In a shaker with ice I added a a shot (1 oz. if you want to be precise) of tequila, half a shot of Grand Marnier (though you can substitute Cointreau or Triple Sec if you don’t have it), a couple ounces of our now cooled mint-hibiscus tea and a squeeze of lime.  Shake and strain into a rocks glass with ice.  Make sure you rim the glass with Hibiscus Flower Crystals.  If you still have room in the glass ( I know I did ) then fill the rest with the tea.  Garnish with some raspberries and mint leaves.

Hibiscus has a wonderful flavor.  If you’ve had it before you know.

Original recipe here

 

Rose:

Mini Flower Crystals Rose

Rose-scented strawberry cocktail

 

By far the most feminine drink I’ve ever tried.  It’s also exceptionally good and simple to make.  Started by making a strawberry puree in the blender with several large sweet strawberries, rose water ( found in most ethnic aisles in the supermarket, otherwise get it on amazon … seriously, they sell everything), and a spoonful of powdered sugar.   You could strain the puree through a fine sieve or cheese cloth to get rid of the strawberry seeds and pulp, not absolutely necessary but makes for a cleaner drink.  Pour the puree in a champagne flute rimmed with Rose Flower Crystals, about a quarter to a third of the way. Fill the rest of the flute with a sparkling wine.  This cocktail has a sweet and delicate flavor.  The flavor of rose petals from the Flower Crystals along with the perfumed scent from the rose water…just beautiful.

See original recipe here

 

Fennel:

 

Mini FLower Crystals Fennel

Pineapple and Fennel Martini

This one caught me by surprise.  Until recently, I never gave fennel a second thought as an ingredient in anything.  When I saw the bottle of Fennel Flower Crystals my first thought was Fennel? …Why?  Tasting it, it has a subtle anise flavor which makes perfect sense as a cocktail ingredient.

I ran across a recipe for a pineapple and fennel martini from Belvedere Vodka that intrigued me… pineapple and fennel.  It actually pairs nicely.

  • 2oz Belvedere Citrus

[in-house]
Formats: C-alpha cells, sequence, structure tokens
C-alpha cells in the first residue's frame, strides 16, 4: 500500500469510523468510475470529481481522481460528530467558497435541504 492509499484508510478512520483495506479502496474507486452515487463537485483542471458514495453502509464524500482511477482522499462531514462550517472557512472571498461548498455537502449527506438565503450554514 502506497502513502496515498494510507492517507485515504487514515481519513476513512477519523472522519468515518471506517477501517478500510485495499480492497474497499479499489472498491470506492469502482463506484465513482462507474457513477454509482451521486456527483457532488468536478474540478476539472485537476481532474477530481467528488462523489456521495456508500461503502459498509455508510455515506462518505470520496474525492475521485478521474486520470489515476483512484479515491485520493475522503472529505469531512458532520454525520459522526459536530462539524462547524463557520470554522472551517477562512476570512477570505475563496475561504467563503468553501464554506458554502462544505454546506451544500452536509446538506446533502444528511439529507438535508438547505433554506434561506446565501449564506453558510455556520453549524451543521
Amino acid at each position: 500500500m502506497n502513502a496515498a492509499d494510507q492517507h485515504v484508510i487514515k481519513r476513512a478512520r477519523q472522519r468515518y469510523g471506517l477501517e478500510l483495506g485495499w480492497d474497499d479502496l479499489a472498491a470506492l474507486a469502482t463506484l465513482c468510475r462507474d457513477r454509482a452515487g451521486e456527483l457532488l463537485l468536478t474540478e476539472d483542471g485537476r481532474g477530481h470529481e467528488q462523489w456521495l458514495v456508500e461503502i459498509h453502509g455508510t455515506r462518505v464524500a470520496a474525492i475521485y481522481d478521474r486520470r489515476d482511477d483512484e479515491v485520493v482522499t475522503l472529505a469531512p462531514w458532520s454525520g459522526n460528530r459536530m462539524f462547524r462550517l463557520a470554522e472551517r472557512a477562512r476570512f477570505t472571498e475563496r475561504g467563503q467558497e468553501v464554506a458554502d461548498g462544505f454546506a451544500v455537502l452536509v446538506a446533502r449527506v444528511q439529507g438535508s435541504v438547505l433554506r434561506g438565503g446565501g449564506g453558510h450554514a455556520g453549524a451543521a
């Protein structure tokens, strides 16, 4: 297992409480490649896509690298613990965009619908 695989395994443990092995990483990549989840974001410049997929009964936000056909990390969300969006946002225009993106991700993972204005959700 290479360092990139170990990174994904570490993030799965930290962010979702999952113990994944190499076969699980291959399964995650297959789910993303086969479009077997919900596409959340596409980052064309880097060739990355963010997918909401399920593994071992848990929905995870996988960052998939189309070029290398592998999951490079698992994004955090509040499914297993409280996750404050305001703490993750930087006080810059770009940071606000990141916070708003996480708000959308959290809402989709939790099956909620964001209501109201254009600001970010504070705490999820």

• 4 or 5 Chunks fresh pineapple
  • 6 Fennel seeds – I also added a dash of Fennel Flower Crystals for taste
  • Dash simple syrup
  • Dash lemon juice

Throw everything in a shaker glass and muddle until the pineapple is pulped and the Fennel Flower Crystals are crushed.  Then shake with ice until cold and strain into a cocktail glass rimmed with Fennel Flower Crystals.  I skipped the fennel seed garnish, just not a big fan of seeds floating in my drink,  but that’s just me.

 

The verdict

Disclosure and Standard policy for reviews.  We have received a sample for review (how else could we write about it)  HOWEVER, we would not write about it unless we liked it or thought maybe you, the reader, would… or unless it was so bad we thought we had a moral obligation to tell the world.

That being said, I really liked Fresh Origins Mini Flower/Herb Crystals a lot.  There is no arguing the flavors are spot-on.  There’s nothing artificial about it, the color and flavor comes from the flower or herb they are made from.  In fact to designate this a just a rimming sugar is to limit the imagination as to its practical applications.  Hibiscus Flower Crystals on ice cream is amazing by the way.

About the company

Fresh Origins Farm started almost twenty years ago in southern California growing micro greens and edible flowers for the restaurant industry.  Since then they have become a leader in this field and have become the top choice for chefs across America.

Their success comes from their total commitment to quality.  The care and attention to each seedling, plant and flower is something you won’t see in other larger commercial greenhouses that rely on automation for growing and harvesting.  Over 120,000 trays are hand watered and harvesting is done daily to ensure each individual plant and flower is picked only when it’s at its peak.

Where to buy

Sold through distributors, go to Fresh Origins for more information.  Of course there’s also amazon (well, the large and small crystals anyway)… seriously, is there anything they don’t sell?

 

 

 

Xan

Xan

Founder and senior editor of VODA. Cocktailian, Journalist, Traveler, and the next Robin Leach.